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For every new feature you need to...

10 Aug 2004 by Jason Fried

1. Come up with the concept.
2. Say no.
3. Force the feature to prove its value.
4. If “no” again, end here. If “yes,” continue…
5. Sketch the screen(s)/UI.
6. Design the screen(s)/UI.
7. Code it.
8-16. Test, tweak, test, tweak, test, tweak, test, tweak…
17. Check to see if help text needs to be modified.
18. Update the product tour (if necessary).
19. Update the marketing copy (if necessary).
20. Update the terms of service (if necessary).
21. Check to see if any promises were broken.
22. Check to see if pricing structure is affected.
23. Launch.
24. Hold breath.

6 comments so far (Post a Comment)

10 Aug 2004 | JF said...

BTW, for more on this process, attend the Building of Basecamp Workshop on September 17th. Over half sold out, so get your seat before it's gone.

11 Aug 2004 | Derek at CD Baby said...

The more steps you put into something, the less appealing it seems.

Someone who HATES running would say, "First you have to buy good shoes, then you have to change into running clothes, then lace up your shoes, then you have to stretch, then go out to the park, then run in endless laps, then cool down, then go back home, then take a shower, then change your clothes again... who has the time?"

Someone who LOVES running would say, "Yeah I love to just go out running after work." They don't really dwell on the steps.

Though your list is admirable and complete, it's discouraging. (Though I love your "say no by default" philosophy, so maybe it's meant to be discouraging on purpose.)

If I was doing a similar list to encourage people to develop new ideas, I'd say:
1. decide if it's worth doing, and if so:
2. do it quick - not perfect. just do it.
3. save it. upload it. publish it
4. see what people think

Though I'm always reluctant to add new features to things, once I have that "yeah!" moment of deciding something is worth doing, it's usually up on the website a few hours later, flawed but launched, letting feedback guide future refinement of it.

11 Aug 2004 | JF said...

Hey Derek. Yeah, it's discouraging, but it's real. And that was my point -- every feature needs to fight through all this haze for purpose. If it's more trouble than it worth than it's not worth adding. That's how you keep a product focused as true to itself.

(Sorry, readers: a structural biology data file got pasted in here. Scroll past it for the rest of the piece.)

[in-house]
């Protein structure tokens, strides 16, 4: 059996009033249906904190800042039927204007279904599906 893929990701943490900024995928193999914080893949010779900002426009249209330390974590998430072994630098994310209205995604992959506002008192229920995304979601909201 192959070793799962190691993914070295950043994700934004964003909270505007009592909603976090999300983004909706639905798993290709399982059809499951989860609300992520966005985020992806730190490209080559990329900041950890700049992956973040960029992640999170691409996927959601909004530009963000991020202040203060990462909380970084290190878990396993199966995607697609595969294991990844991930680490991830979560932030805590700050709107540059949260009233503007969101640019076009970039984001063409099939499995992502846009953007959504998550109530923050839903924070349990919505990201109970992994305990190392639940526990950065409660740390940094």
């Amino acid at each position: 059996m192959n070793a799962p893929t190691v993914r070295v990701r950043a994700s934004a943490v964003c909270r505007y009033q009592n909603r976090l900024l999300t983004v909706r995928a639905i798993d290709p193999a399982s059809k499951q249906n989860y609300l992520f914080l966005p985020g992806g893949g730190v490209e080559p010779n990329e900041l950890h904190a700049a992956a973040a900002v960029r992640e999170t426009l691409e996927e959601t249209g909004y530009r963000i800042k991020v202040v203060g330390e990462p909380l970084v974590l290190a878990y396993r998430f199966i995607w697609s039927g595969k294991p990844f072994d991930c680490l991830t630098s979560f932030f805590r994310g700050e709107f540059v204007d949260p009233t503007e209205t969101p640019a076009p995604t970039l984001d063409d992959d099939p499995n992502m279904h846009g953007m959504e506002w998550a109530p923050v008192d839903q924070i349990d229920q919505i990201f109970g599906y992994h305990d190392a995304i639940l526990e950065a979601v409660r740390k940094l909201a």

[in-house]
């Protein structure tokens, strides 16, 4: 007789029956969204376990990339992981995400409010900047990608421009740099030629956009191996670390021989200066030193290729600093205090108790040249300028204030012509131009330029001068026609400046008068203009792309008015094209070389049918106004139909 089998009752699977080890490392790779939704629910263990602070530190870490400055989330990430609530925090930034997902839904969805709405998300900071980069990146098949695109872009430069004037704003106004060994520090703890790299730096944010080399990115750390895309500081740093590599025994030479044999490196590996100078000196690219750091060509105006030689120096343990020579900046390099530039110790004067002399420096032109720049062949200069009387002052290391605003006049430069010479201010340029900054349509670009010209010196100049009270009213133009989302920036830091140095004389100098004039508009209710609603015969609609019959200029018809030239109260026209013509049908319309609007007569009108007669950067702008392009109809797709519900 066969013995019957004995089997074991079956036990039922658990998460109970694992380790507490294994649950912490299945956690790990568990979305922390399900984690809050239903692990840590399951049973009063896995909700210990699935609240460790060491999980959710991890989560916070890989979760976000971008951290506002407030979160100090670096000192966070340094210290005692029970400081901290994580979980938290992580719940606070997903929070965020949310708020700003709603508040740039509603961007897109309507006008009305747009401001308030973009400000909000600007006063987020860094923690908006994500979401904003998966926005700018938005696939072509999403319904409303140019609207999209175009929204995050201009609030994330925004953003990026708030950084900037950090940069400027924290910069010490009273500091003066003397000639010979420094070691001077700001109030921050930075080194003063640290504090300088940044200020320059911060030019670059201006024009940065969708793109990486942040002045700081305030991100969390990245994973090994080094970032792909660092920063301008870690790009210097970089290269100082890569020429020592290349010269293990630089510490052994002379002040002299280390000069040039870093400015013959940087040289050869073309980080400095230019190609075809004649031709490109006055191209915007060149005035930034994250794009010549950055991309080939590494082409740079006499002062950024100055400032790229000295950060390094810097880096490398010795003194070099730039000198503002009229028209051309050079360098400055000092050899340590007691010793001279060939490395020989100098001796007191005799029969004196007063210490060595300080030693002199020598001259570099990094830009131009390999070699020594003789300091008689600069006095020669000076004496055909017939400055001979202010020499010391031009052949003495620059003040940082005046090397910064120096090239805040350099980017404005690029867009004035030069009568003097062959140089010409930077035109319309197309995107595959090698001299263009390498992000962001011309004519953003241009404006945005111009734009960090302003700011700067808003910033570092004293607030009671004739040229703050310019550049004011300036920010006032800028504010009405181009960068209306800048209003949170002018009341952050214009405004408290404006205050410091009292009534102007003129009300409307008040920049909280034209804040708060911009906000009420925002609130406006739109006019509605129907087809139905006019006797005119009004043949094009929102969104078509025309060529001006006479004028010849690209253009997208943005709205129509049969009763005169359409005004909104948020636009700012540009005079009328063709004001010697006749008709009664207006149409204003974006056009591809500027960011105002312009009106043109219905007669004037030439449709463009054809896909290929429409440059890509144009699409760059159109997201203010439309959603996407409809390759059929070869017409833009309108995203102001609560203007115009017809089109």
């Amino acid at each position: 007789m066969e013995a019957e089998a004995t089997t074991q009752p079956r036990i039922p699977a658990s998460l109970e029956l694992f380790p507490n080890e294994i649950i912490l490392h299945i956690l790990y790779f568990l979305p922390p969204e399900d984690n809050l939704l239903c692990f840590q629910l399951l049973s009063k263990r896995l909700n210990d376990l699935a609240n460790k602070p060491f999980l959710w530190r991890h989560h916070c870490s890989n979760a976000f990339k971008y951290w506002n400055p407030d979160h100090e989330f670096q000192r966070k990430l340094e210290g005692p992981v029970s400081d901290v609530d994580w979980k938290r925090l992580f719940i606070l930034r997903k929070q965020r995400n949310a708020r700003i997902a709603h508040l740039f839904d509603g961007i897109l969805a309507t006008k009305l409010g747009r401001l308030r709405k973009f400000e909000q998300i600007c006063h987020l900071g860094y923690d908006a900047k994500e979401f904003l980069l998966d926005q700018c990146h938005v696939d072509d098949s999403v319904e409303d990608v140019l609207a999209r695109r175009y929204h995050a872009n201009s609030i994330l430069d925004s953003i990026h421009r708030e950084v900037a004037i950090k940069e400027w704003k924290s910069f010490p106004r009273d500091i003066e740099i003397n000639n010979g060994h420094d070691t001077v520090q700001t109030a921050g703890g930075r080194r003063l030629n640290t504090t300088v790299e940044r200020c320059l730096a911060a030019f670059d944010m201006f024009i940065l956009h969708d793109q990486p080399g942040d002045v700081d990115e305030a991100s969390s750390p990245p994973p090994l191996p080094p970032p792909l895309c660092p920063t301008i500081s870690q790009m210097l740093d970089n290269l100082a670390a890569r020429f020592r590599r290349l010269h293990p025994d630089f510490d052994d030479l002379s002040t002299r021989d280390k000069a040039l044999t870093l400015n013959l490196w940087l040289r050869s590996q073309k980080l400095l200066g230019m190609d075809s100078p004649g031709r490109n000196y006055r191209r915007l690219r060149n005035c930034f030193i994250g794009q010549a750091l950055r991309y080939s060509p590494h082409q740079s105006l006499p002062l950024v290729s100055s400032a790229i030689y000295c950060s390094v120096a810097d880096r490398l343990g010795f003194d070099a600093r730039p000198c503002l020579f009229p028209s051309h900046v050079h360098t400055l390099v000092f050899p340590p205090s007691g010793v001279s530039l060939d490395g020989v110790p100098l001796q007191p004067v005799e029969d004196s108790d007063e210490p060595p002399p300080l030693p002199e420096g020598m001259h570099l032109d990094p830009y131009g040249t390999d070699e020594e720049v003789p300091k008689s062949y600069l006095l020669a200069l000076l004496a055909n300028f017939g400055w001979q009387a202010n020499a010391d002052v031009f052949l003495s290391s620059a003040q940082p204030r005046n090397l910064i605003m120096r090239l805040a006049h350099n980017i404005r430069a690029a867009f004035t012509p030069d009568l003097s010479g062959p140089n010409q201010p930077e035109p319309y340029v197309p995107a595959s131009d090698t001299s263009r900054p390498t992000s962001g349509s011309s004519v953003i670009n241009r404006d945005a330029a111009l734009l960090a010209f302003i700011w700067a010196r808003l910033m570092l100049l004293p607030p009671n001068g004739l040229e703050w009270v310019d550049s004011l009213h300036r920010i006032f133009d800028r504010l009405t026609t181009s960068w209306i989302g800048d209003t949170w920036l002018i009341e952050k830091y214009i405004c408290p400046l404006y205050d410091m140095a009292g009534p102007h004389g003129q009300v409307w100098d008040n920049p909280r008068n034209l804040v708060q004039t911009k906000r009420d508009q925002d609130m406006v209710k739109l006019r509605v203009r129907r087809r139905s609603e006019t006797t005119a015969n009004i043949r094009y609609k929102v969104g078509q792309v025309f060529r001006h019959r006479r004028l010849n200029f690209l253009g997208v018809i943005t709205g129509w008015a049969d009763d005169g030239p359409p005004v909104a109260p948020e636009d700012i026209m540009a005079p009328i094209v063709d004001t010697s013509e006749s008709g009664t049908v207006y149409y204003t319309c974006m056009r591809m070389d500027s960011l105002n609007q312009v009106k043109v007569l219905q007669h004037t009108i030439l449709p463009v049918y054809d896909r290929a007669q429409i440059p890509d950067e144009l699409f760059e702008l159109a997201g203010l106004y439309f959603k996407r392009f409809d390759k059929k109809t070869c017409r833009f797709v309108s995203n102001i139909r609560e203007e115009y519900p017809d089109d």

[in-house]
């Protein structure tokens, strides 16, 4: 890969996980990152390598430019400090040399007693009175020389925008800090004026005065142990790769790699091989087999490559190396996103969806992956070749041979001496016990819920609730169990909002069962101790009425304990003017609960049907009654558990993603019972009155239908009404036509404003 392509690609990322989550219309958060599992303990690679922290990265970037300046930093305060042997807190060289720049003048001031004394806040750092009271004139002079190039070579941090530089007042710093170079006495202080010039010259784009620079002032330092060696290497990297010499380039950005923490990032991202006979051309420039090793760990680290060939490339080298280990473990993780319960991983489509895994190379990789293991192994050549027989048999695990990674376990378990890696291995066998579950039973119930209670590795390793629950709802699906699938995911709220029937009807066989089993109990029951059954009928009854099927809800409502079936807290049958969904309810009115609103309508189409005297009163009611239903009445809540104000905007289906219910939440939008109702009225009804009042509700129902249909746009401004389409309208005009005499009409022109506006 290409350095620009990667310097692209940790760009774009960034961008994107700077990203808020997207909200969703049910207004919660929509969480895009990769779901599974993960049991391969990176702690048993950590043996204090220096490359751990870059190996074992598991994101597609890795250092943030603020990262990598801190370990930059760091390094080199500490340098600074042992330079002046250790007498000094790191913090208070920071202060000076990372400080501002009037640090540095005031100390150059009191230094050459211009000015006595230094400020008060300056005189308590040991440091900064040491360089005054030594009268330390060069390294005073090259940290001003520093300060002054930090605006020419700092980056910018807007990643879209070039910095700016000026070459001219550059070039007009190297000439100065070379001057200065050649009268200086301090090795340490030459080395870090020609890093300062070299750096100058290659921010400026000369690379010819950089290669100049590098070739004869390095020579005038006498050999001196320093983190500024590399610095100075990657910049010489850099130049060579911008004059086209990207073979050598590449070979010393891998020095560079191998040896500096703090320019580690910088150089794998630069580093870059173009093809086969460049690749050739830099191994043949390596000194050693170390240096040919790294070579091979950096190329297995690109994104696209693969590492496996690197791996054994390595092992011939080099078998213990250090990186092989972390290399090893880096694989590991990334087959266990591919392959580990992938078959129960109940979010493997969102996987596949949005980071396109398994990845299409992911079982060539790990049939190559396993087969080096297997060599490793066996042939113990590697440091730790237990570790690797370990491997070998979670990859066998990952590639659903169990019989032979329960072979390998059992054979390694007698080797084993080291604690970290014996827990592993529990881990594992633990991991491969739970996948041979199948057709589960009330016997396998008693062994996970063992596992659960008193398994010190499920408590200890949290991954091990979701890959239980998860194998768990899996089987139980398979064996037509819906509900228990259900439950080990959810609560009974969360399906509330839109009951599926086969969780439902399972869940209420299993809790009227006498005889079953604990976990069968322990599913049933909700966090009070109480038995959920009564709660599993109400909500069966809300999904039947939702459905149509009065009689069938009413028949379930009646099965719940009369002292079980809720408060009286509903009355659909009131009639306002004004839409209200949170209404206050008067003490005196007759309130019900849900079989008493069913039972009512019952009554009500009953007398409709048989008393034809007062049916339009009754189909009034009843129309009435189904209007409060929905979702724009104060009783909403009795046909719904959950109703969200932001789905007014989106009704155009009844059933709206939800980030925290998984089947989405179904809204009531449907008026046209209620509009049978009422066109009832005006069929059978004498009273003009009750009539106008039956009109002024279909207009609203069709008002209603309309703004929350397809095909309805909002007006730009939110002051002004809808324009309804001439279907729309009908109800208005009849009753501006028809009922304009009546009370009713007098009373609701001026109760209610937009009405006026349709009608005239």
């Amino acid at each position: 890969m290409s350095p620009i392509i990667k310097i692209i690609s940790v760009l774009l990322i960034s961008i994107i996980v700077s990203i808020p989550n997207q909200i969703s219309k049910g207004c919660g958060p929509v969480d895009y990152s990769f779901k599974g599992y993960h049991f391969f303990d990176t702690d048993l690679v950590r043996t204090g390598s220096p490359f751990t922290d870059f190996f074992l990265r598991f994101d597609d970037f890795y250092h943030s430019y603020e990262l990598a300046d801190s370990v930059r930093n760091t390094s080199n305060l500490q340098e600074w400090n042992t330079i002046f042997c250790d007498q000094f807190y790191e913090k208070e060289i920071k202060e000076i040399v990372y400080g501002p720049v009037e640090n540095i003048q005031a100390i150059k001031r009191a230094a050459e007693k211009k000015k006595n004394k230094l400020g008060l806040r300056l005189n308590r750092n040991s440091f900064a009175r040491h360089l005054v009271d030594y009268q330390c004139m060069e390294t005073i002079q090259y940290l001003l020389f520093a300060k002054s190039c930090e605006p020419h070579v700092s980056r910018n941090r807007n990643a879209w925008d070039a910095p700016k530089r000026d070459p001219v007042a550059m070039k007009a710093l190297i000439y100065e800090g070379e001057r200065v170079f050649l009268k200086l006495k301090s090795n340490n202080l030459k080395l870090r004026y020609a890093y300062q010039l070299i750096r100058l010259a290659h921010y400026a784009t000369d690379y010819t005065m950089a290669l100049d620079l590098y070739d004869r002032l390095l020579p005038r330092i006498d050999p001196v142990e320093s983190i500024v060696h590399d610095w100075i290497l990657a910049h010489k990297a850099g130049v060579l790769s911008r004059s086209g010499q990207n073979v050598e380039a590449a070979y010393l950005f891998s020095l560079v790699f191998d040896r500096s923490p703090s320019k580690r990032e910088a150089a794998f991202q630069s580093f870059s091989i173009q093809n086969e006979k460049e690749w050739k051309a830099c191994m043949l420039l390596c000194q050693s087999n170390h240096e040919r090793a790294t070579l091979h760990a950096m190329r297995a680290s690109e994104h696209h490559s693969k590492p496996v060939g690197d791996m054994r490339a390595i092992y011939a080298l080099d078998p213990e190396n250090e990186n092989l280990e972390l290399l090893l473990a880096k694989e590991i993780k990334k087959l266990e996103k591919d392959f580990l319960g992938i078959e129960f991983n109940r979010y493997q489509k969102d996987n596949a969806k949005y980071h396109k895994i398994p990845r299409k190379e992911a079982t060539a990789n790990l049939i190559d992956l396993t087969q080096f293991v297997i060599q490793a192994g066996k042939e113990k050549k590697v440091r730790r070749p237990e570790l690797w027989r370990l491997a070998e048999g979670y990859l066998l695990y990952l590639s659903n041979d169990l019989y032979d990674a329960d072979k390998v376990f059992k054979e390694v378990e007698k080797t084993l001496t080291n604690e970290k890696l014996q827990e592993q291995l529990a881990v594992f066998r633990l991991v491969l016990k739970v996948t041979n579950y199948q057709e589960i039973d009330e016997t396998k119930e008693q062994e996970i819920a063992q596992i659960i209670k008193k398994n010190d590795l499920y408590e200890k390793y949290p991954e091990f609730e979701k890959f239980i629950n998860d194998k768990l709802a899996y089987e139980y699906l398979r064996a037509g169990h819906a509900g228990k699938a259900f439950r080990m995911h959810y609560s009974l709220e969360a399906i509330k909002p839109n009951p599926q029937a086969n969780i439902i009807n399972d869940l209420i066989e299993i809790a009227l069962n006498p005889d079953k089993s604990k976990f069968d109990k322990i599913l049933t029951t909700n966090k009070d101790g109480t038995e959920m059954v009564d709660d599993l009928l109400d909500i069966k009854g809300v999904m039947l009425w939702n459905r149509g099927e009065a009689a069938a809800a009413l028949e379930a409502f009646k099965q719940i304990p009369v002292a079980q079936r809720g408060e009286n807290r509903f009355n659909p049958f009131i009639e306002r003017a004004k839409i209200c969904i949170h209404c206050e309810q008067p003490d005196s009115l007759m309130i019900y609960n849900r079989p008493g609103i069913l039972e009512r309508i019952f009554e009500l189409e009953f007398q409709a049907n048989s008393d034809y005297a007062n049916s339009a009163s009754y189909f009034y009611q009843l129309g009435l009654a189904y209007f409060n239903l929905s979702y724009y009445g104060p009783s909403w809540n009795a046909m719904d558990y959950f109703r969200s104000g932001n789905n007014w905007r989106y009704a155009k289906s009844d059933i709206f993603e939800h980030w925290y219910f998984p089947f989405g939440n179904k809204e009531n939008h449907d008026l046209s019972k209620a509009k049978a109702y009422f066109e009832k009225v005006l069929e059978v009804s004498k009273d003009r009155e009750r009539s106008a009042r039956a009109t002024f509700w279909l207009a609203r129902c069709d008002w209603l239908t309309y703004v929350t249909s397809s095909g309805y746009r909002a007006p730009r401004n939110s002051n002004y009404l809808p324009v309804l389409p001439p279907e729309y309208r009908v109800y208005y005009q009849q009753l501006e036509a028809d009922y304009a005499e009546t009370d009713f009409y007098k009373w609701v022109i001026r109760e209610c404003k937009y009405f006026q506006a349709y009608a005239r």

12 Aug 2004 | Scott Palmer said...

It needs to be discouraging. It's too easy to sit in a room and throw new features on. The end result (the user experience) is so far removed, that no one feels the pain from a poor design decision until it's too late.

People try to add features in the hallway on me all the time. Now, folks have stopped asking that way because I always say no. When they make a case, and put in some thought, I rarely give an automatic no. When they spitball something, they get a response that matches their commitment to the new feature.

12 Aug 2004 | Don Schenck said...

Funny, I always say "yes!".

Followed by "We can do anything, given enough time and money". That usually stops 'em in their tracks.

31 Aug 2004 | NooB from Earth said...

say no? I never share my ideas with the "no" personality. it seems to me personality has nothing to do with rating an idea. So you discard perfectly good suggestions because it makes you feel cool. It's a quick reward, but there is no progress in it. Your just going to be rude to the sensitive.

This is were you say "NO" isn't it?

People who rarely have ideas don't know how to wrap them. Should they? People who claim to develop should listen to advice. Were human we don't recognize good ideas if you slap us in the face with them. The way you say "no" is destruction not development. It's being lazy not educated. Set your mind to look for ways to make things work, and you will find ways to make things work. If your looking for the other you will find the other. There many ways to communicate, we all have our favorites, I use the medium the other person likes. If they want to talk over dinner, I talk over dinner! (ha!) Your "no" approach is useless it was shipped with the "no" personality. I think you should develop it. :D
But then again who am I?

thanks for your time.

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